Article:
Alabama lawyer sues state over videotaped kidnapping
By Jay Reeves
Associated Press Writer
BIRMINGHAM — An attorney who was abducted at gunpoint by a state parolee last year filed suit Wednesday against Alabama's prison system and the parole board claiming the agencies wrongly freed her attacker.
The woman is seeking a multimillion-dollar verdict to send a message that the state must protect citizens and make sure criminals serve their full sentences, attorney Tommy James said.
"What my client went through and is still going through is anyone's worst nightmare, and it simply should have never happened," James said. "We need drastic changes in the system to see that inmates are properly classified and that they serve their time fully."
Officials with the Alabama Department of Corrections and the Alabama Board of Pardons and Paroles said the agencies had not seen the suit and could not comment. The suit also named Shepherd's Fold, a halfway house in Birmingham, where an administrator declined comment.
The attorney was abducted outside her downtown home last May. A surveillance camera captured the kidnapping on videotape, which was broadcast nationwide.
Police later rescued the woman and arrested Dedrick Griham, 36, at a motel where he was holed up.
Authorities said the woman was raped and sodomized and forced to inhale smoke from crack cocaine. She is not being identified because she is the victim in an alleged sexual assault.
Griham escaped from a state prison in September while awaiting trial in the abduction, but he was captured two days later.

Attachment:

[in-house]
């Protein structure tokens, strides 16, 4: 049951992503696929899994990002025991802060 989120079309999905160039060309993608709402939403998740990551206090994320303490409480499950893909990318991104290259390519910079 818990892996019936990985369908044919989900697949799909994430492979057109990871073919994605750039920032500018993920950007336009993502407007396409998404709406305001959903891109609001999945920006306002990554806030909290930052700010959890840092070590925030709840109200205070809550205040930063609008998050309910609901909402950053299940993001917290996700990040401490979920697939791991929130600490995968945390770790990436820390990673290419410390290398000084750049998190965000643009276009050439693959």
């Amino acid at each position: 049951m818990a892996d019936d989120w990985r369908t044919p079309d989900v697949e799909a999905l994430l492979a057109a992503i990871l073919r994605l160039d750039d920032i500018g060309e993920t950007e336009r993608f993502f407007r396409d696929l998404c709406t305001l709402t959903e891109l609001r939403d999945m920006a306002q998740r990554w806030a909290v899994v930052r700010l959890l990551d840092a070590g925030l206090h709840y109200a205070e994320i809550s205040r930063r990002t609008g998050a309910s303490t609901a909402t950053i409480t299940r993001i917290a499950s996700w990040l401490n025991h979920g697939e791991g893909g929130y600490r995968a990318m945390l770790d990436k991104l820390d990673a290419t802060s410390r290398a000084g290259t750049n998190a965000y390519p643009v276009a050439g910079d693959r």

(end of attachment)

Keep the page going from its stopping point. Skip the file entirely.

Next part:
He was convicted last year of carjacking, being a felon in possession of a gun and using a firearm while kidnapping the lawyer. A federal judge sentenced him to life imprisonment earlier this month. He still awaits trial on state charges including kidnapping and rape.
Griham pleaded guilty in May 1998 in the armed robberies of three stores in Mobile. Paroled from prison in August 2005 after serving about eight years of a 20-year prison term, he moved to a halfway house in Birmingham.
The suit claims that rather than freeing Griham, Alabama should have sent him to Mississippi, where he had previous convictions on charges of robbery and grand larceny.
Officials in Mississippi had requested his return, the complaint said.
Alabama officials previously said Mississippi never filed documents seeking the return of Griham and instead waived a request to be notified of his parole.
In a statement, the lawyer said state officials should be held accountable for what happened to her.
"Knowing that what I went through would have never happened if certain officials had done their jobs is very upsetting," she said.
Griham had 13 previous felony convictions in three states, according to the lawsuit, which was filed in Montgomery because state agencies are based in the capital.
Copyright 2005 Associated Press. All rights reserved. This material may not be published, broadcast, rewritten or redistributed.
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